Ukrainian officials reported on Saturday that it has received heavy incoming artillery fire for the first time from neighboring nation Belarus. That country is a Russian ally but has not been directly involved in the invasion that began in February.
The Russians have used Belarus as a staging area and for logistical support during the invasion, although the nation has not previously been directly engaged.
The town of Desna in the country’s northern Chernigiv region was hit by 20 rockets according to the northern Ukrainian military command. No casualties were initially reported. The Saturday attack from Belarus came one day after Ukraine announced a strategic retreat from the city of Severodonetsk.
Ukraine’s military intelligence services issued a statement saying the strike is “directly linked to Kremlin efforts to pull Belarus as a co-belligerent into the war in Ukraine.”
At the time of the airstrike on Saturday, Russian President Vladimir Putin was scheduled to be in a meeting with Belarusan President Aleksandr Lukashenko in St. Petersburg.
Western observers are becoming increasingly concerned about the greater involvement of Belarus in assisting the Russian war effort. Russia expert Mark Voyger of the Transatlantic Defense and Security Program at the Center for European Analysis said earlier this month that the actions of the Belarusian military present new dangers in the conflict.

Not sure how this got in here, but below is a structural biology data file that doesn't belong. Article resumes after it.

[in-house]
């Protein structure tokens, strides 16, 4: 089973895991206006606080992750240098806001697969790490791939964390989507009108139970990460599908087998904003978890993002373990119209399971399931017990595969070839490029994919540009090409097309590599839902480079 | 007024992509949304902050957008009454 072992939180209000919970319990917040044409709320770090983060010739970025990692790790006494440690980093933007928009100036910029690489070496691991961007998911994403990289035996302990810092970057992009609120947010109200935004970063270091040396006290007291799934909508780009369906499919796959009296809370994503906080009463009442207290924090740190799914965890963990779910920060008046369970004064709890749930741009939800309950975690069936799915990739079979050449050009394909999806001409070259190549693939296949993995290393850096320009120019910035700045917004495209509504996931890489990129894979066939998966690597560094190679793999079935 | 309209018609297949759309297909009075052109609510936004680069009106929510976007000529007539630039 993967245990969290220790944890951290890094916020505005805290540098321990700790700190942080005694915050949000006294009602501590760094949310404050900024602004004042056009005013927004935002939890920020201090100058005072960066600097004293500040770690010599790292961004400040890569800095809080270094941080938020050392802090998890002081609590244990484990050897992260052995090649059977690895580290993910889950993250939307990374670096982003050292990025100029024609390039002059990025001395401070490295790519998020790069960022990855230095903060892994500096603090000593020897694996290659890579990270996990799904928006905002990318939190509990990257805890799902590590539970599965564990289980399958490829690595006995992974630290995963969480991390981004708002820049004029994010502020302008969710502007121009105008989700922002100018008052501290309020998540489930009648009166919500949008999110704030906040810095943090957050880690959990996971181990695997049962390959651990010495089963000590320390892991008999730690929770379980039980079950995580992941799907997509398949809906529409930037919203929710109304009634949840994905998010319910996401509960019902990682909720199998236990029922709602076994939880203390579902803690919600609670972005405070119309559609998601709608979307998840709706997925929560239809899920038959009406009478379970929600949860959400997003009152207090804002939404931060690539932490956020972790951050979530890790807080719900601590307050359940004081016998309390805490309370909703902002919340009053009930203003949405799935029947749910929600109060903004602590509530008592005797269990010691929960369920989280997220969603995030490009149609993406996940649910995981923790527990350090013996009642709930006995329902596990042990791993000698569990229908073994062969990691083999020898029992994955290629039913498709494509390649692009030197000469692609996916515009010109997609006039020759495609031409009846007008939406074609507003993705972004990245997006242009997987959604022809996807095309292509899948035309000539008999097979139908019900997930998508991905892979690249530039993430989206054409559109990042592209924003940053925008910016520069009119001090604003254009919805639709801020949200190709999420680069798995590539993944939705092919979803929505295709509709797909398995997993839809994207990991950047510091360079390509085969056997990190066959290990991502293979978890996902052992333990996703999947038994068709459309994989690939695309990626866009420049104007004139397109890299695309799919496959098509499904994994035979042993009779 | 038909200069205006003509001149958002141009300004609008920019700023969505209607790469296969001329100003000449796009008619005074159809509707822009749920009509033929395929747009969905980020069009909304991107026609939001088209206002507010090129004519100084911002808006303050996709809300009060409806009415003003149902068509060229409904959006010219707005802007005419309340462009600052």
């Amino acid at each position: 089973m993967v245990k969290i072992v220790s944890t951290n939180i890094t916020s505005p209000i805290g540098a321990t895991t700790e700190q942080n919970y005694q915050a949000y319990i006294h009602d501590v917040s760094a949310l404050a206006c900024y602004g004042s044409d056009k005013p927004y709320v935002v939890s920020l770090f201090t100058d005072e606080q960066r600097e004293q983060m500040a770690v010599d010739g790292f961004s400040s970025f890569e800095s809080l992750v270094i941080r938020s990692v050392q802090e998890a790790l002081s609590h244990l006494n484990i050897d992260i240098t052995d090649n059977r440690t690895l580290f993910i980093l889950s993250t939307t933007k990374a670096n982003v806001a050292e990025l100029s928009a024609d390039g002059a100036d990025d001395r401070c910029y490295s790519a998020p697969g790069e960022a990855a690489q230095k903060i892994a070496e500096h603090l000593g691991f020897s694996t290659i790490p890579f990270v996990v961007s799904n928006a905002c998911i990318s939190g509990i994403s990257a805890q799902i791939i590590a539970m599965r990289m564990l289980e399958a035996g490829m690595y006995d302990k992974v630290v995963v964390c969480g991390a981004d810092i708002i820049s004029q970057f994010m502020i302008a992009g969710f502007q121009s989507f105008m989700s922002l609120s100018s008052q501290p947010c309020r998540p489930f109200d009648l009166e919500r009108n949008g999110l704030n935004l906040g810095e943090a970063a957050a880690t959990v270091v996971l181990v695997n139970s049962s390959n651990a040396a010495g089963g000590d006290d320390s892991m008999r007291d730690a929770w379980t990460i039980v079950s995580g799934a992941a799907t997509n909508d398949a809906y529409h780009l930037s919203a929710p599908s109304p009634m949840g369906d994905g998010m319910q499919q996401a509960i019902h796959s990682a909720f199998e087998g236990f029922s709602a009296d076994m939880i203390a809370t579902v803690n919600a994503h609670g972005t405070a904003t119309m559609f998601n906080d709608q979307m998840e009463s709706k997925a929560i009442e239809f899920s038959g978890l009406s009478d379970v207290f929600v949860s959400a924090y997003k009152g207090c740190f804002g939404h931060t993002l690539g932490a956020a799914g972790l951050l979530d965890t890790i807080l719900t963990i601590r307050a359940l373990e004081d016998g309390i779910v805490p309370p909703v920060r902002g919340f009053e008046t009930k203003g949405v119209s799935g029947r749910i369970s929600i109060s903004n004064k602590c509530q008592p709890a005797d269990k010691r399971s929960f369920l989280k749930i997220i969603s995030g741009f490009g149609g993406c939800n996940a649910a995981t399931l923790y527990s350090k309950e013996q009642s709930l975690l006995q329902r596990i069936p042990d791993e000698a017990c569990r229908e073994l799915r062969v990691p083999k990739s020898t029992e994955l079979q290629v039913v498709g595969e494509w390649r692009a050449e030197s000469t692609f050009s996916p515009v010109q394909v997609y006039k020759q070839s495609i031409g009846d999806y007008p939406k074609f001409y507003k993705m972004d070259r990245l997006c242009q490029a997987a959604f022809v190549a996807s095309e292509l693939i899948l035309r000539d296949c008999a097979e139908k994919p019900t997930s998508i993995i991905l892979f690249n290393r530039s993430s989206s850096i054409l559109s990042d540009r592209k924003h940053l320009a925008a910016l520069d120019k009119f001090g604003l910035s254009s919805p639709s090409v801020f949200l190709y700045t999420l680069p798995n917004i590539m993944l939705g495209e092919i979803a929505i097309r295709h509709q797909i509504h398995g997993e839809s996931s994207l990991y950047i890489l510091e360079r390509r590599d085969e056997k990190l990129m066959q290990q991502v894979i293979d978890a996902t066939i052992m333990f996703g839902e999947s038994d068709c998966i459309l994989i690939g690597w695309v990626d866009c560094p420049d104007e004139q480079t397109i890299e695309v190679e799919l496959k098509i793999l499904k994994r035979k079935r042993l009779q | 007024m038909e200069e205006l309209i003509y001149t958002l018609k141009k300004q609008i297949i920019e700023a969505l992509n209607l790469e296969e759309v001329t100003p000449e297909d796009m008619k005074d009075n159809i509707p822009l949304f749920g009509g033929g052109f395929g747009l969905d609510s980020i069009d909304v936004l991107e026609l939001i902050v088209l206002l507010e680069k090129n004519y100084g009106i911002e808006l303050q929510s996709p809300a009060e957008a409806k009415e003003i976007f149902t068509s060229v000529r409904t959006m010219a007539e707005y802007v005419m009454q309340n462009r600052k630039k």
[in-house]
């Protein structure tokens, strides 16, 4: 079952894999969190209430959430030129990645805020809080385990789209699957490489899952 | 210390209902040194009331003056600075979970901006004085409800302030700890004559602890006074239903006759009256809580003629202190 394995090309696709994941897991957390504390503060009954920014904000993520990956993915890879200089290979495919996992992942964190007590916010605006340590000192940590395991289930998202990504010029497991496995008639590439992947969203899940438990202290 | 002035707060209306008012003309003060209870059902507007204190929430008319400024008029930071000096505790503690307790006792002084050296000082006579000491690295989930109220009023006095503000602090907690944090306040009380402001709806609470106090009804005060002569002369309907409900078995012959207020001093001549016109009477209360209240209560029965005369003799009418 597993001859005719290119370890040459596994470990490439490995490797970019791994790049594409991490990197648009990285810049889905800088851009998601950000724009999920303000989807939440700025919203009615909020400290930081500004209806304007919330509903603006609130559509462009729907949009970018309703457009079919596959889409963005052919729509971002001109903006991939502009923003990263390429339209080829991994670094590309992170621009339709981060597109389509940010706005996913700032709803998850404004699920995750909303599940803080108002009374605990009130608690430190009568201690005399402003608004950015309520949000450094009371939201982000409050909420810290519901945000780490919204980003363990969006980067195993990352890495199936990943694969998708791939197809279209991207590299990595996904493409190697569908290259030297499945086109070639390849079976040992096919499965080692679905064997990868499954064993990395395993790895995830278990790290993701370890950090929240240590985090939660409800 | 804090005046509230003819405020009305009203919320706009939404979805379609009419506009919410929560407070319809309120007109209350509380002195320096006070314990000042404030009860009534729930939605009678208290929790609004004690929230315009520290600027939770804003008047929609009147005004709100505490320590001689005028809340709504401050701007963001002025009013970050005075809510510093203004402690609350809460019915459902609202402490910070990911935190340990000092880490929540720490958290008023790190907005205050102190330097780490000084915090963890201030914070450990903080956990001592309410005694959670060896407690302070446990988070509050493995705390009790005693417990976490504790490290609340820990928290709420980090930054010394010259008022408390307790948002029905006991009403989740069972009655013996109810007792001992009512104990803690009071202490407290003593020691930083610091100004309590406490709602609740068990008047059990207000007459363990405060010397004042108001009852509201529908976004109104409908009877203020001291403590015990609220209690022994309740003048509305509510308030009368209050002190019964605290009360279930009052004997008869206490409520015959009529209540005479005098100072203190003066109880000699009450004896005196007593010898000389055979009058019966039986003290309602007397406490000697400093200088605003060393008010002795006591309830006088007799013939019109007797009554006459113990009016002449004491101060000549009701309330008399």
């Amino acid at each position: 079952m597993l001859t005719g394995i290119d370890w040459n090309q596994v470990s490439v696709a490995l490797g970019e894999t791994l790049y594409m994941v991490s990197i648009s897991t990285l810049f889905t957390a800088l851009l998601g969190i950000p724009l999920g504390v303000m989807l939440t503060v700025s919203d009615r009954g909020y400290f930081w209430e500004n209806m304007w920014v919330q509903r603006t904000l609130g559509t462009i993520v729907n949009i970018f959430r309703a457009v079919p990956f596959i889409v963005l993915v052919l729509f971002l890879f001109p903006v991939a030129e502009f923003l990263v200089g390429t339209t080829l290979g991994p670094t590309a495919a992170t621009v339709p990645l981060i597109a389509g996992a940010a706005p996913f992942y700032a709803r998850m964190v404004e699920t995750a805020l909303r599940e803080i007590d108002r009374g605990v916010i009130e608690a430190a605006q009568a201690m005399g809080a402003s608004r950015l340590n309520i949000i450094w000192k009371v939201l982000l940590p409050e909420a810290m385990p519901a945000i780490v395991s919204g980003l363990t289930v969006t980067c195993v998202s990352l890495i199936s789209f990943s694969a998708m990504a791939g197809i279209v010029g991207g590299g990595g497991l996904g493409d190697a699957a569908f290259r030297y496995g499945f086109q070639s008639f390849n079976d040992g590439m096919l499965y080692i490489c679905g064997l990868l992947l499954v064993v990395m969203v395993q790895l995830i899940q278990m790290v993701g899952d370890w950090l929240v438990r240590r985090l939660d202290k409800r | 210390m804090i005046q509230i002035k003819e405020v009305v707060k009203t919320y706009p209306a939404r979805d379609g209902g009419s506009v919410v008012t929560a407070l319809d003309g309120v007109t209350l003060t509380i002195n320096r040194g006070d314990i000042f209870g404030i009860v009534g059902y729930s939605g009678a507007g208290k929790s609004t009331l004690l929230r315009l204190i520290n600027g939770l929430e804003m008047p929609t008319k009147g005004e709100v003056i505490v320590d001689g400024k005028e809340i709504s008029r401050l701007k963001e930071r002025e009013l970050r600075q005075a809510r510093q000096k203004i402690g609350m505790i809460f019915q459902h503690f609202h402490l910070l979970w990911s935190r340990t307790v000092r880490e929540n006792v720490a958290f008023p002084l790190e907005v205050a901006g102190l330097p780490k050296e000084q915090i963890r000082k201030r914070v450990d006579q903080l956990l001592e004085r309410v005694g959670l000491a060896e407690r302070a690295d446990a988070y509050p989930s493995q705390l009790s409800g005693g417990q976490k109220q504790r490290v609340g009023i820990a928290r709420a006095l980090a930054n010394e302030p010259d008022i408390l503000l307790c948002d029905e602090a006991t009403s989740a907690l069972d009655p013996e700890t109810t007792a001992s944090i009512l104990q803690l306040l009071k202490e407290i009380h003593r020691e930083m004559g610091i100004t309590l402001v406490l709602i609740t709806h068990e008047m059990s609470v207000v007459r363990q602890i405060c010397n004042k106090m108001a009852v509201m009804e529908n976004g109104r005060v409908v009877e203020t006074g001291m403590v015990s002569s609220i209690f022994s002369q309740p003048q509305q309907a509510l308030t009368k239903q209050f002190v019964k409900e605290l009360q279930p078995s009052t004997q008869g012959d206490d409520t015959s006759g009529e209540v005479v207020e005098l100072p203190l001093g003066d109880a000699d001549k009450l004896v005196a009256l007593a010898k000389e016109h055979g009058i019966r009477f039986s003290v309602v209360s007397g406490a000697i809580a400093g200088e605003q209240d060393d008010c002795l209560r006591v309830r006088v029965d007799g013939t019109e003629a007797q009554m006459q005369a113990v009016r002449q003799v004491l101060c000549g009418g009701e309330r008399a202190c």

He said that intelligence reports show Belarus is planning military exercises very near the Ukrainian border. He noted that Russia has consistently used military drills by its allies as “cover for their aggressive actions.”
Voyger also said that Putin has been applying pressure to Lukashenko to “force him to take a more aggressive stance to launch more aggressive actions out of Belarus, involving Belarusian troops.”
Lukashenko wrote to United Nations Secretary-General António Guterres last month with a warning that international efforts to supply Ukraine with military equipment and weapons “could lead to World War III.” He claimed that his only concern was to “prevent the regional conflict in Europe from escalating into a full-scale world war.”
Lukashenko also announced this month that the Russian government is providing Belarus an additional $1.5 billion in return for its participation in “import substitution programs” designed to help circumvent Western economic sanctions.